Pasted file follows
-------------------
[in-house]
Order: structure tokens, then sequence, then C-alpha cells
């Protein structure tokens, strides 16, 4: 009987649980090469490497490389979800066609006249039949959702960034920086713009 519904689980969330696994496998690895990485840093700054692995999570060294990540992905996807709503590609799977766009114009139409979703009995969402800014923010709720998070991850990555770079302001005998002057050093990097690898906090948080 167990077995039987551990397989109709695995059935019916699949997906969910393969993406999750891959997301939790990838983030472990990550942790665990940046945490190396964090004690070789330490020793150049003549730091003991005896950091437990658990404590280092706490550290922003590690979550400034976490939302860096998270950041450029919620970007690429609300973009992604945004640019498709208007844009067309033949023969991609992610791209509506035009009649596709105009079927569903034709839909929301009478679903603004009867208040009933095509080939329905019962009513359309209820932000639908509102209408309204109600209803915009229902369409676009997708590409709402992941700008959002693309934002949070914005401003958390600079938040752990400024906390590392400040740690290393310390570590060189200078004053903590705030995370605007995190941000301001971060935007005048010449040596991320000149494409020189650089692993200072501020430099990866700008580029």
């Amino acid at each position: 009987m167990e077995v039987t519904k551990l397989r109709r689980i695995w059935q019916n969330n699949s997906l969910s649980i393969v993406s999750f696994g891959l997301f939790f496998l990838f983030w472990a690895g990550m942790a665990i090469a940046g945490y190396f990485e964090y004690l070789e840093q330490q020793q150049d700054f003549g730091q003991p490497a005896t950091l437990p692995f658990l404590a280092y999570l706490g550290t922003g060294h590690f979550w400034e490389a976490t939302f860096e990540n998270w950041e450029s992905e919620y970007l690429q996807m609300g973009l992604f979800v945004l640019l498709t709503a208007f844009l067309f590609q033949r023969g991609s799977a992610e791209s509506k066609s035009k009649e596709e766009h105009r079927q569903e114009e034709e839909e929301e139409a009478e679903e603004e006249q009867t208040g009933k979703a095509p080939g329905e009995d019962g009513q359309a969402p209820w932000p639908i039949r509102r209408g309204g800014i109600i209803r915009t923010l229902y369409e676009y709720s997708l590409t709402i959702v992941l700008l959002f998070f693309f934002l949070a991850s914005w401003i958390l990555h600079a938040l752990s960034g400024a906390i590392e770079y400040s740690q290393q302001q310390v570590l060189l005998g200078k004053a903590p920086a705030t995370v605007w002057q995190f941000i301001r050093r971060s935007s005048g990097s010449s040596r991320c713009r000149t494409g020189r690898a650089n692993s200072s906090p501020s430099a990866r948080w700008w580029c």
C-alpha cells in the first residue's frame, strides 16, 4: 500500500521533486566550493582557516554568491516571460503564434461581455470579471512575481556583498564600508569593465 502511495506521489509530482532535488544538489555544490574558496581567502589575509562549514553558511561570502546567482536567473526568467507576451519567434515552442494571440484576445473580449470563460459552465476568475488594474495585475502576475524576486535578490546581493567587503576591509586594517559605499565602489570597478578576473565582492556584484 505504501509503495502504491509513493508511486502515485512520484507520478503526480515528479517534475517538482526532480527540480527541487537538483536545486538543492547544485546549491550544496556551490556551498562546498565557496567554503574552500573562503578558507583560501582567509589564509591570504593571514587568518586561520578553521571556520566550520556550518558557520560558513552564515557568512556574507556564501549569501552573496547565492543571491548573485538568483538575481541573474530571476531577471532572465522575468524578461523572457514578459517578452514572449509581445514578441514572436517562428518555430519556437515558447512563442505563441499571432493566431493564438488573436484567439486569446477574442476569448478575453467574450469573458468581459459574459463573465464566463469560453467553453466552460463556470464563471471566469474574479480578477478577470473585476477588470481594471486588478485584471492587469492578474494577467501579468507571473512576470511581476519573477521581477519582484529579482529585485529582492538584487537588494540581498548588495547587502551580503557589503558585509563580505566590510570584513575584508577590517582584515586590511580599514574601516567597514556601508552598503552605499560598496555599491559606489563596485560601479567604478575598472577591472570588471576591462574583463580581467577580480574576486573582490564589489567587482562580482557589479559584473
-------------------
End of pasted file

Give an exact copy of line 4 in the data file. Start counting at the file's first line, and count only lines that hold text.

């Amino acid at each position: 009987m167990e077995v039987t519904k551990l397989r109709r689980i695995w059935q019916n969330n699949s997906l969910s649980i393969v993406s999750f696994g891959l997301f939790f496998l990838f983030w472990a690895g990550m942790a665990i090469a940046g945490y190396f990485e964090y004690l070789e840093q330490q020793q150049d700054f003549g730091q003991p490497a005896t950091l437990p692995f658990l404590a280092y999570l706490g550290t922003g060294h590690f979550w400034e490389a976490t939302f860096e990540n998270w950041e450029s992905e919620y970007l690429q996807m609300g973009l992604f979800v945004l640019l498709t709503a208007f844009l067309f590609q033949r023969g991609s799977a992610e791209s509506k066609s035009k009649e596709e766009h105009r079927q569903e114009e034709e839909e929301e139409a009478e679903e603004e006249q009867t208040g009933k979703a095509p080939g329905e009995d019962g009513q359309a969402p209820w932000p639908i039949r509102r209408g309204g800014i109600i209803r915009t923010l229902y369409e676009y709720s997708l590409t709402i959702v992941l700008l959002f998070f693309f934002l949070a991850s914005w401003i958390l990555h600079a938040l752990s960034g400024a906390i590392e770079y400040s740690q290393q302001q310390v570590l060189l005998g200078k004053a903590p920086a705030t995370v605007w002057q995190f941000i301001r050093r971060s935007s005048g990097s010449s040596r991320c713009r000149t494409g020189r690898a650089n692993s200072s906090p501020s430099a990866r948080w700008w580029c």